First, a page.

Routine means both a regular schedule and unsurprising, predictable, and monotonous.  If everything always runs smoothly, there will never be a reason to change or analyze your actions.  How we recover and progress forward from the obstacles in our lives, professional or otherwise, will shape the course for the rest of our lives.  That is why when you’re job searching, it is most advantageous to keep a routine, but vary the ways you job search every day.  If while you were working, you woke up at 8AM every day, continue to wake up at 8AM every day.  If you went for a run every other day at 2PM, keep doing that.  During your job search hours, switch the activities.  Perhaps one day you can complete applications, and another you can work on your resume.  You could take a free workshop on interviewing techniques at a local job center, and later on attend an industry networking event.  Maybe every Friday you attend a job search club as well.  Keep a routine, but don’t make your job search routine.  You have to vary the ways you market yourself to get results, and part of that comes from trying new things, getting out of your comfort zone a bit, and not being afraid to fail.

If networking in person or writing an email to someone you’ve yet to meet gives you some anxiety, then meet with a career advisor or research best practices so you don’t try to “go in cold.”  Education is one of the biggest ways to gain confidence because the more you know about a topic, the more comfortable it is to approach that topic.  If you’ve had a bad experience at a potential networking opportunity, remember that we consider an experience “embarrassing” when we think we are not meeting our own standards of what is acceptable.  There’s no need to over-apologize for embarrassing moments, but try to learn from it or laugh about it.  We are our harshest critics.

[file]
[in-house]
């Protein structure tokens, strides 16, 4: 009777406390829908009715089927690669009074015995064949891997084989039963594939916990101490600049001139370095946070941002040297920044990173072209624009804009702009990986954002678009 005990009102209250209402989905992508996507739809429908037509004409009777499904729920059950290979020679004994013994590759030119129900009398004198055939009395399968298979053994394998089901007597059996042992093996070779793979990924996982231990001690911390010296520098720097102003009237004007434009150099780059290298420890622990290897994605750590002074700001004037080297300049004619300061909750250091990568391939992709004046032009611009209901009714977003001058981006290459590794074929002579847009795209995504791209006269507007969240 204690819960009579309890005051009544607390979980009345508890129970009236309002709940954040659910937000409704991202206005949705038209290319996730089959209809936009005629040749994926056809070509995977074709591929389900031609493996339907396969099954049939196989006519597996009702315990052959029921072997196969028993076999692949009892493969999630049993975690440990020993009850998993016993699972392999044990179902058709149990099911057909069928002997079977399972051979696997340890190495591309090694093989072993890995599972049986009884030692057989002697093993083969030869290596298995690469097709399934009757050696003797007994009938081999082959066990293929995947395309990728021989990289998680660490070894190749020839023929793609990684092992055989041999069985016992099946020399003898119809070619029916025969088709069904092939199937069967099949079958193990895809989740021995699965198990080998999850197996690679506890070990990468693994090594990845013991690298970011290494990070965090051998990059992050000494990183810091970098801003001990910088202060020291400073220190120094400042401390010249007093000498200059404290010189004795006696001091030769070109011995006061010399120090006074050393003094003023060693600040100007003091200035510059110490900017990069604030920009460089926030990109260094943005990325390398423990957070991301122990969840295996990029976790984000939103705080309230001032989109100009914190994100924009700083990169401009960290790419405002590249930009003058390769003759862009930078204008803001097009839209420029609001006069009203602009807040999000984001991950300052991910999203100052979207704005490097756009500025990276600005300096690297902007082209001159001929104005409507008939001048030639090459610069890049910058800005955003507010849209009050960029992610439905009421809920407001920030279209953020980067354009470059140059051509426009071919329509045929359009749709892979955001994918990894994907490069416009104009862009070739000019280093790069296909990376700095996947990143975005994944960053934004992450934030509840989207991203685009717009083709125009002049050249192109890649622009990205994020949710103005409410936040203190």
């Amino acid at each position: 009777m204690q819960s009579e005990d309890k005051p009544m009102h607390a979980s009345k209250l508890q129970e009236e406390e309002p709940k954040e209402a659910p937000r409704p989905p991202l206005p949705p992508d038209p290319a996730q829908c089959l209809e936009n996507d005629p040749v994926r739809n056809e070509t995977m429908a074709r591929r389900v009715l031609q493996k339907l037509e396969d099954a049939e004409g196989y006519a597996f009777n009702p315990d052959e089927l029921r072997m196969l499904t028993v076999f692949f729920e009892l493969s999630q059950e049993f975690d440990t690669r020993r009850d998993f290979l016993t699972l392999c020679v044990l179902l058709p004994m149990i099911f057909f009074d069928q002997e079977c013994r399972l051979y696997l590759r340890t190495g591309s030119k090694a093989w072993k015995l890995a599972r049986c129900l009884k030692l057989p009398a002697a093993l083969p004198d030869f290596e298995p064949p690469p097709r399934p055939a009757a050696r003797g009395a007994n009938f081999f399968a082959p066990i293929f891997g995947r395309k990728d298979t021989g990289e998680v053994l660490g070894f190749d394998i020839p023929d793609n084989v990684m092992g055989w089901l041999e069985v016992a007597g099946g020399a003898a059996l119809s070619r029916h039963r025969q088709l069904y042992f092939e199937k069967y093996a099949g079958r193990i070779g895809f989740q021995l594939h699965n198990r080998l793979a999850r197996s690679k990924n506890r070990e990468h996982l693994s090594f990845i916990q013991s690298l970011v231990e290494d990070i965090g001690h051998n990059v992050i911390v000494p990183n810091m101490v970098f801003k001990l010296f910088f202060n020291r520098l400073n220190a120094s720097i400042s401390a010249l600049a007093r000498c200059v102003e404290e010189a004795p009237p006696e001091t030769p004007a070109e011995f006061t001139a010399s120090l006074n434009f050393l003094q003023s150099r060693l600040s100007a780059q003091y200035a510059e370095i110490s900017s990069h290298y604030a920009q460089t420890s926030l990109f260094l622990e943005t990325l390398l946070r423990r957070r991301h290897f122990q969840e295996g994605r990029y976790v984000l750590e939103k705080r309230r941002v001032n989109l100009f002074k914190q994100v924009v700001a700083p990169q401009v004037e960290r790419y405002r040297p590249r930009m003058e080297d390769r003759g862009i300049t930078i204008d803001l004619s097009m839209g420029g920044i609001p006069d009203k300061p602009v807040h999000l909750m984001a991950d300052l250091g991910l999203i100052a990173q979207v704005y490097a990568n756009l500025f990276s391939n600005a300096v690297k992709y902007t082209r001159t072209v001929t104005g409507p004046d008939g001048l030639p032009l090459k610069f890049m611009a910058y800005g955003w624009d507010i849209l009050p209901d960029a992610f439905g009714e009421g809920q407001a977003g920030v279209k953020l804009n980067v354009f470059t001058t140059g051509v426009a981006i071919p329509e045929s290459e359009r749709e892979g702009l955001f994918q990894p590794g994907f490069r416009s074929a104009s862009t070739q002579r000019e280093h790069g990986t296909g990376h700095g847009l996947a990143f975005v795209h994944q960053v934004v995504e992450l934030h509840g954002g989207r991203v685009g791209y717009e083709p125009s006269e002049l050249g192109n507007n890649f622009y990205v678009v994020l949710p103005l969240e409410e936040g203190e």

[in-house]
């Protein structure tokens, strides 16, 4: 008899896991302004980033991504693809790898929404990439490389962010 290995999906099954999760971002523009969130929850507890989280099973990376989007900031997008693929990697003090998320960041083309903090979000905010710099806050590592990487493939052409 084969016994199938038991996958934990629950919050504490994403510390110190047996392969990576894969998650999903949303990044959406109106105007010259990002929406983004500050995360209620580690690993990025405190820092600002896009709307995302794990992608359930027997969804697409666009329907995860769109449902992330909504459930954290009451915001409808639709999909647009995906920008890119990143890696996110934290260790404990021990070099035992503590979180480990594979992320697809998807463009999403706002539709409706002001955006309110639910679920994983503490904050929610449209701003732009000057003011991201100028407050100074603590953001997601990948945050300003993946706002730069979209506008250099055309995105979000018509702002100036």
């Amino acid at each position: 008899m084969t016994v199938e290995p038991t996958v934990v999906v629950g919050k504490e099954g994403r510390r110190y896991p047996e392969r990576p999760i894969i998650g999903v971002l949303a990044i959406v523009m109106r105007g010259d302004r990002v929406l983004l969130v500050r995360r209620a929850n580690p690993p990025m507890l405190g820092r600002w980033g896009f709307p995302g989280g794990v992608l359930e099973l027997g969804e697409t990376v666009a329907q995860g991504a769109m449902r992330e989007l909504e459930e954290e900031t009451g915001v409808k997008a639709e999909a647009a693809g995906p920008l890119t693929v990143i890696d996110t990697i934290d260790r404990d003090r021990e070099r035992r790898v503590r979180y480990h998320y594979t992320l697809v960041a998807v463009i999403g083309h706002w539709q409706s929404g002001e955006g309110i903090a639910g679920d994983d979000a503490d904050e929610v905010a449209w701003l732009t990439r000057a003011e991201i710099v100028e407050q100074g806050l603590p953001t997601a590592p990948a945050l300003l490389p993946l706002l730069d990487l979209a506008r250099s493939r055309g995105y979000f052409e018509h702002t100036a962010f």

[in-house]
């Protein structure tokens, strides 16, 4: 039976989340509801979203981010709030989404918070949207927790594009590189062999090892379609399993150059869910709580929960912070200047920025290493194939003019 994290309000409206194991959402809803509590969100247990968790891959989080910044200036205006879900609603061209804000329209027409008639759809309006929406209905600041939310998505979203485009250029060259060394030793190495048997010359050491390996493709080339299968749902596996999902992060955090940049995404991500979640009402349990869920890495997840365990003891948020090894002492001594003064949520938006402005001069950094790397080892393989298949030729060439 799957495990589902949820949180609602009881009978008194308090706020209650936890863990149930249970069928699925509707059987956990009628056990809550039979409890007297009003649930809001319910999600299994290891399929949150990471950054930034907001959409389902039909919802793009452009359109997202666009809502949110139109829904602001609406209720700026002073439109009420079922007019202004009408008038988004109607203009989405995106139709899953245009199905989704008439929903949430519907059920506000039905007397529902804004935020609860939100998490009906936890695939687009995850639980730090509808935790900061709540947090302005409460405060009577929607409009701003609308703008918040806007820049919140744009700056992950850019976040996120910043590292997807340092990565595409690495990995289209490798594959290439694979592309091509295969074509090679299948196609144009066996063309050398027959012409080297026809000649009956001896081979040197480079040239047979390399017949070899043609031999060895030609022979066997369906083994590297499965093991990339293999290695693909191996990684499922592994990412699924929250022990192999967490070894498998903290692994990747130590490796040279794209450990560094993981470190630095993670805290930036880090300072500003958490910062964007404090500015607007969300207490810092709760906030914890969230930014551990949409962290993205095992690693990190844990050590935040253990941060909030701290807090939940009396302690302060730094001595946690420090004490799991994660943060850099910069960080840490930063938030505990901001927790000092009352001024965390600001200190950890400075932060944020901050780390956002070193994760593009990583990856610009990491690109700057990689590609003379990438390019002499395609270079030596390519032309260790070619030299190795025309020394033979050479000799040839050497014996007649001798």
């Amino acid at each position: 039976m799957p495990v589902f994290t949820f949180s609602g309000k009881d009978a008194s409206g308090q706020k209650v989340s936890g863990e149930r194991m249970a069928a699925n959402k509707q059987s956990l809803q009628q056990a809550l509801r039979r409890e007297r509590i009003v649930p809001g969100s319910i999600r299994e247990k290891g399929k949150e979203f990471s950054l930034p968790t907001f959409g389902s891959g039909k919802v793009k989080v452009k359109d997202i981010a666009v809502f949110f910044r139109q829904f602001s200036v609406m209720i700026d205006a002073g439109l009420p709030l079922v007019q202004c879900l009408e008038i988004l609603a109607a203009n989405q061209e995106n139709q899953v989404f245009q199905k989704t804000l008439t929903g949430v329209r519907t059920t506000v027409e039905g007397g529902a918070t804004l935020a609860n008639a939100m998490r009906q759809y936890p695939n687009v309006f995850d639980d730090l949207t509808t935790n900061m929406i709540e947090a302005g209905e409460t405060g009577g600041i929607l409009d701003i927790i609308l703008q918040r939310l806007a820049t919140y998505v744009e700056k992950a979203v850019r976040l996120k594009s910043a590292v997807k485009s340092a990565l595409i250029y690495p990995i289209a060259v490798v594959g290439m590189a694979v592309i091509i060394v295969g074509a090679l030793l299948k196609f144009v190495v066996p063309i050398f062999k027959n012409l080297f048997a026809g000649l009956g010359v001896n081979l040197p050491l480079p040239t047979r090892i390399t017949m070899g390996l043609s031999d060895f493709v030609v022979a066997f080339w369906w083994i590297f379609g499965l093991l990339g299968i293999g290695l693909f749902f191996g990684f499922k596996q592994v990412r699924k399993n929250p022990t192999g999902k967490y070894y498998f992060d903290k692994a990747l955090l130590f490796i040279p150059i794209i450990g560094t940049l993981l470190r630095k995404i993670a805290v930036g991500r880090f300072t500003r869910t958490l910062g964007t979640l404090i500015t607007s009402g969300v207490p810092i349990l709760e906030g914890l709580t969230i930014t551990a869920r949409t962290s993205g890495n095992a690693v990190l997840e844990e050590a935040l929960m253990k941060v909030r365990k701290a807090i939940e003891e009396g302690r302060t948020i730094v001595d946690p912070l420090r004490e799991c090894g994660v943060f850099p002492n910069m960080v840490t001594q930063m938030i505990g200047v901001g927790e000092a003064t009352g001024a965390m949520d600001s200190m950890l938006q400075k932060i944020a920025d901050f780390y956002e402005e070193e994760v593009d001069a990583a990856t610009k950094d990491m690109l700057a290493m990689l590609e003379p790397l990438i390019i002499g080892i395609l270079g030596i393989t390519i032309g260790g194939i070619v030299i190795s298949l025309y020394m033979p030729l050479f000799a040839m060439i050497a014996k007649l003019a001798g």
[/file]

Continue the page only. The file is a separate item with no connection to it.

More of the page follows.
It’s okay to be afraid, and you have to put yourself out there to get noticed.  Just don’t let the fear of something going wrong stop you from doing anything you want to do.  Things will go wrong.  Something always does.  The question is, will a failure set you back from progress, or will you keep trying?  Success is temporary, but it makes all the struggles in between worth it.

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The Stress-less Job Seeker

by Uri Allen, CPRW

During a job search, one can quickly fall into a stressful pattern of obsessively looking for work, sending out résumés at all hours of the day and night and mindlessly scanning job boards like Career Builder or CT.Jobs till the wee hours of the morning. The hunt for the next great job becomes all consuming and many job seekers quickly find themselves burnt out and overwhelmed early into their job hunt. You might even been one of these job seekers who day after day pound the real or virtual pavement in search of their next dream job going and not stopping until they are burning the midnight oil working on the 300th revision of their résumé.